Can you be convicted of conspiracy if you openly declare the government's tax laws to be illegal and refuse to pay? Apparently so.
Al Thompson, 58, one of the nation's most notorious tax avoiders was convicted Friday on all but one of 14 tax charges he'd faced after failing to withhold taxes from his workers' pay more than fours ago.
Thompson, who acted as his own attorney in the case, was the owner of a now-defunct small manufacturing company in California, the New York Times reported. The company, Cencal Aviation Products, made flight bags and other accessories for pilots.
He has been in custody since November and was jailed three prior times for violating civil orders to cooperate with state auditors and file federal tax returns, the Times reported.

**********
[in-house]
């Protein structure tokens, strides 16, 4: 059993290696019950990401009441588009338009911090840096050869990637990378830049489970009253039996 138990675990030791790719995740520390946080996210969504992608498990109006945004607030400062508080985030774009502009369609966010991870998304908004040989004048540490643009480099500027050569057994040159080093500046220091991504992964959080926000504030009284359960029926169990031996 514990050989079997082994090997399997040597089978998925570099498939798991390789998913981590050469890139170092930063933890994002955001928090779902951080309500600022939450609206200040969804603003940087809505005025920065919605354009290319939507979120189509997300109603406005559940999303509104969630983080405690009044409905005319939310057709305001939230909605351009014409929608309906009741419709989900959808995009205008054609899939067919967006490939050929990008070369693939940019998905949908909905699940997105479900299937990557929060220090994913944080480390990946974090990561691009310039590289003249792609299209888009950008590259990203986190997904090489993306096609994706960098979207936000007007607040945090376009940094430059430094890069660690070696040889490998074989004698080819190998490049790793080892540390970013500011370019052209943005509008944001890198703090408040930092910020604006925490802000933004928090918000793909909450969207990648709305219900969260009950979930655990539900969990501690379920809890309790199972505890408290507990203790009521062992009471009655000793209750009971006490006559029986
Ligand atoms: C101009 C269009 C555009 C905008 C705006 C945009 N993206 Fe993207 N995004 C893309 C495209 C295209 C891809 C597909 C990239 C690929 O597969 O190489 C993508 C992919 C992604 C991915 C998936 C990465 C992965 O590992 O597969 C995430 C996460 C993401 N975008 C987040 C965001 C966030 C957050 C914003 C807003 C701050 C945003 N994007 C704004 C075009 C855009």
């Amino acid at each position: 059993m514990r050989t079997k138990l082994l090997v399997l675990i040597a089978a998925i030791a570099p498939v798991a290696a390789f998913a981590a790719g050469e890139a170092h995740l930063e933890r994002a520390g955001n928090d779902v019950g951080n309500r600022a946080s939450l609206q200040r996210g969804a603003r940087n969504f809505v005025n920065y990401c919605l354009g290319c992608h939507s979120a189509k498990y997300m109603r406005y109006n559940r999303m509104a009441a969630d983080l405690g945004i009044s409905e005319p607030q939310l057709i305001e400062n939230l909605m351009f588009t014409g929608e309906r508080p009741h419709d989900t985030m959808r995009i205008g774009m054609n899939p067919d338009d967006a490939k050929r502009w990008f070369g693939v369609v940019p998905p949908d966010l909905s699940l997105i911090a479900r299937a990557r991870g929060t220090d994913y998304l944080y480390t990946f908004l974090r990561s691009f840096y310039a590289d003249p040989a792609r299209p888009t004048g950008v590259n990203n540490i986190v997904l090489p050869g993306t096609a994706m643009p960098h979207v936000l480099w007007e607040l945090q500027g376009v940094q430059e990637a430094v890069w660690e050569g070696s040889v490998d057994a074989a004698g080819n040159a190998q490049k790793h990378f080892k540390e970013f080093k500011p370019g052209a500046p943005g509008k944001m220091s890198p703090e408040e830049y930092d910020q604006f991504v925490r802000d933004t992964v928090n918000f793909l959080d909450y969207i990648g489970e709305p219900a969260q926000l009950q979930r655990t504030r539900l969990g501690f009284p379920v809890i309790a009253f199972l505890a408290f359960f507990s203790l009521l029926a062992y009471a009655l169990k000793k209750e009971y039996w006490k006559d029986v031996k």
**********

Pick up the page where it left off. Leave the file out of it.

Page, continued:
His conviction is yet another blow to the âtax honesty movement,â made up of several groups who believe Americans are tricked into paying taxes. Some claim there is no law on the books that authorizes the collection of taxes.
Thompson was convicted of filing a false tax return, false claims against the government and willful failure to withhold and pay taxes, the Times reported.
He was acquitted in the jury trial of conspiring with Joseph Banister, a former Internal Revenue Service criminal investigator, to defeat the tax laws. Mr. Banister, a certified public accountant in San Jose, Calif., who tells clients no law requires them to pay taxes, asked to be tried separately in June, the Times reported.
Thompson told jurors that he did not see how they could convict him of conspiracy. The government contends that the tax revenue lost as a result of Thompson's crusade amounts to $256,000.